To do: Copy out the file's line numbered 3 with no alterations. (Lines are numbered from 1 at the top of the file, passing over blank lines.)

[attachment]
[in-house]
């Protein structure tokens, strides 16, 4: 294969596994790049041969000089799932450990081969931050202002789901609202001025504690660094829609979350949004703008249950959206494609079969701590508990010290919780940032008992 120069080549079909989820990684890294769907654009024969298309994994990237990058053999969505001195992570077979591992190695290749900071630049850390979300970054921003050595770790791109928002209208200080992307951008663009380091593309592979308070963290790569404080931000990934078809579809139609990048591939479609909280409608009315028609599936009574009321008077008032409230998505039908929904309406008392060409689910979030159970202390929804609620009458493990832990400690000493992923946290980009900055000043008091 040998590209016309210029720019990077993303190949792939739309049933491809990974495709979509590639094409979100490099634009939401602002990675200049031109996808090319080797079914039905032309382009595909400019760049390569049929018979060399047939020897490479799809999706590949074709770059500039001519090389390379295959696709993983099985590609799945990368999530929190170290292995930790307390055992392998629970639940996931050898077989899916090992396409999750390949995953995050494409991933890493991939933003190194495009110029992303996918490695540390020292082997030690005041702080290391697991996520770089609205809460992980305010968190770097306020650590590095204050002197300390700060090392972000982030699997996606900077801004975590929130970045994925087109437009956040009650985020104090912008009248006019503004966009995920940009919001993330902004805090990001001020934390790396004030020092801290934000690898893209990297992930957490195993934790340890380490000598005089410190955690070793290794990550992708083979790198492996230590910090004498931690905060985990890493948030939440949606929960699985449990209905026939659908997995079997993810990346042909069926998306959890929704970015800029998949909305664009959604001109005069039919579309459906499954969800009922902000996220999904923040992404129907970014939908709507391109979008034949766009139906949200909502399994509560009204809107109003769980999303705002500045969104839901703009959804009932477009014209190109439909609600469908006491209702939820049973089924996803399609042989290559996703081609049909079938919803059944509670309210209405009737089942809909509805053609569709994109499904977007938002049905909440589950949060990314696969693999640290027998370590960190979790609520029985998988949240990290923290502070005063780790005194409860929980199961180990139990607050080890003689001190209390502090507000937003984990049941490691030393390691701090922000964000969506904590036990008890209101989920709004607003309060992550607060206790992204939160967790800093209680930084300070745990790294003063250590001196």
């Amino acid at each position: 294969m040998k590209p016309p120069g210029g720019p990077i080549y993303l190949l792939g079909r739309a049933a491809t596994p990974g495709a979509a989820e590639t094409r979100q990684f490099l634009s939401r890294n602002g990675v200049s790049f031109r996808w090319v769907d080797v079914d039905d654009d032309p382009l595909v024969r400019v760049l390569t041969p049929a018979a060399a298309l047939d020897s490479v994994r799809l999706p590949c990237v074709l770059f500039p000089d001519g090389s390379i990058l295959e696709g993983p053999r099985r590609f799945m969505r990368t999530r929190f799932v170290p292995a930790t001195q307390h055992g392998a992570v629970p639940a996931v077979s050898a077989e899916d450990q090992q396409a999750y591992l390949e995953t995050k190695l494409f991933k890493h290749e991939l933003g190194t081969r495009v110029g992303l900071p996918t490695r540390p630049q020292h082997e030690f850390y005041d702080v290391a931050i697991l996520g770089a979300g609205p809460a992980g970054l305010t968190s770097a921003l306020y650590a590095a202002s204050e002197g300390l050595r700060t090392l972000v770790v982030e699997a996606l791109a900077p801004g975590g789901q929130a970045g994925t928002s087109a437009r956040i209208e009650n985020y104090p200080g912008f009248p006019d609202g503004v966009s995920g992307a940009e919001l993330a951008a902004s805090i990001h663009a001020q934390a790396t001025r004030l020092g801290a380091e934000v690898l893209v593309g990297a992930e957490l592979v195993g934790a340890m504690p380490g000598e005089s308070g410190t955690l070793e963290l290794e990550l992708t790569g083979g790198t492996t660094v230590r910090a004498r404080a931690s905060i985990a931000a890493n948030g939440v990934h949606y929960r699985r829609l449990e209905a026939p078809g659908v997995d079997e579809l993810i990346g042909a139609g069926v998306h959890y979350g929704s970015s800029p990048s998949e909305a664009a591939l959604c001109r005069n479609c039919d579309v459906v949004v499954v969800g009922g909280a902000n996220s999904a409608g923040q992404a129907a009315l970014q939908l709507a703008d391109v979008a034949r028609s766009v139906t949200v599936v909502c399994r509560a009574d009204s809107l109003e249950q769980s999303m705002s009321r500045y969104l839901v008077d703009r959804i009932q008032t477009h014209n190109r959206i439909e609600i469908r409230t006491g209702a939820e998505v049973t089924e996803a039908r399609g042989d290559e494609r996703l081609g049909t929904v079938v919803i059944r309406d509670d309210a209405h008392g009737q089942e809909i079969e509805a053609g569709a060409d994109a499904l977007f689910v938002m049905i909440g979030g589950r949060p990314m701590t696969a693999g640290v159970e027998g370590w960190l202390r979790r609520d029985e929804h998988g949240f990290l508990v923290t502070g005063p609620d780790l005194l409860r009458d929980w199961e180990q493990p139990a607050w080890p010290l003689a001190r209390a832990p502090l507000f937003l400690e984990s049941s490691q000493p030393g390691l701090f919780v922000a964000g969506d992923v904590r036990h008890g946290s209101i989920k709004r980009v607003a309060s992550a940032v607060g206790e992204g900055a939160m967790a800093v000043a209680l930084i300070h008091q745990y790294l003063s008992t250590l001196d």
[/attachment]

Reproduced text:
């Amino acid at each position: 294969m040998k590209p016309p120069g210029g720019p990077i080549y993303l190949l792939g079909r739309a049933a491809t596994p990974g495709a979509a989820e590639t094409r979100q990684f490099l634009s939401r890294n602002g990675v200049s790049f031109r996808w090319v769907d080797v079914d039905d654009d032309p382009l595909v024969r400019v760049l390569t041969p049929a018979a060399a298309l047939d020897s490479v994994r799809l999706p590949c990237v074709l770059f500039p000089d001519g090389s390379i990058l295959e696709g993983p053999r099985r590609f799945m969505r990368t999530r929190f799932v170290p292995a930790t001195q307390h055992g392998a992570v629970p639940a996931v077979s050898a077989e899916d450990q090992q396409a999750y591992l390949e995953t995050k190695l494409f991933k890493h290749e991939l933003g190194t081969r495009v110029g992303l900071p996918t490695r540390p630049q020292h082997e030690f850390y005041d702080v290391a931050i697991l996520g770089a979300g609205p809460a992980g970054l305010t968190s770097a921003l306020y650590a590095a202002s204050e002197g300390l050595r700060t090392l972000v770790v982030e699997a996606l791109a900077p801004g975590g789901q929130a970045g994925t928002s087109a437009r956040i209208e009650n985020y104090p200080g912008f009248p006019d609202g503004v966009s995920g992307a940009e919001l993330a951008a902004s805090i990001h663009a001020q934390a790396t001025r004030l020092g801290a380091e934000v690898l893209v593309g990297a992930e957490l592979v195993g934790a340890m504690p380490g000598e005089s308070g410190t955690l070793e963290l290794e990550l992708t790569g083979g790198t492996t660094v230590r910090a004498r404080a931690s905060i985990a931000a890493n948030g939440v990934h949606y929960r699985r829609l449990e209905a026939p078809g659908v997995d079997e579809l993810i990346g042909a139609g069926v998306h959890y979350g929704s970015s800029p990048s998949e909305a664009a591939l959604c001109r005069n479609c039919d579309v459906v949004v499954v969800g009922g909280a902000n996220s999904a409608g923040q992404a129907a009315l970014q939908l709507a703008d391109v979008a034949r028609s766009v139906t949200v599936v909502c399994r509560a009574d009204s809107l109003e249950q769980s999303m705002s009321r500045y969104l839901v008077d703009r959804i009932q008032t477009h014209n190109r959206i439909e609600i469908r409230t006491g209702a939820e998505v049973t089924e996803a039908r399609g042989d290559e494609r996703l081609g049909t929904v079938v919803i059944r309406d509670d309210a209405h008392g009737q089942e809909i079969e509805a053609g569709a060409d994109a499904l977007f689910v938002m049905i909440g979030g589950r949060p990314m701590t696969a693999g640290v159970e027998g370590w960190l202390r979790r609520d029985e929804h998988g949240f990290l508990v923290t502070g005063p609620d780790l005194l409860r009458d929980w199961e180990q493990p139990a607050w080890p010290l003689a001190r209390a832990p502090l507000f937003l400690e984990s049941s490691q000493p030393g390691l701090f919780v922000a964000g969506d992923v904590r036990h008890g946290s209101i989920k709004r980009v607003a309060s992550a940032v607060g206790e992204g900055a939160m967790a800093v000043a209680l930084i300070h008091q745990y790294l003063s008992t250590l001196d």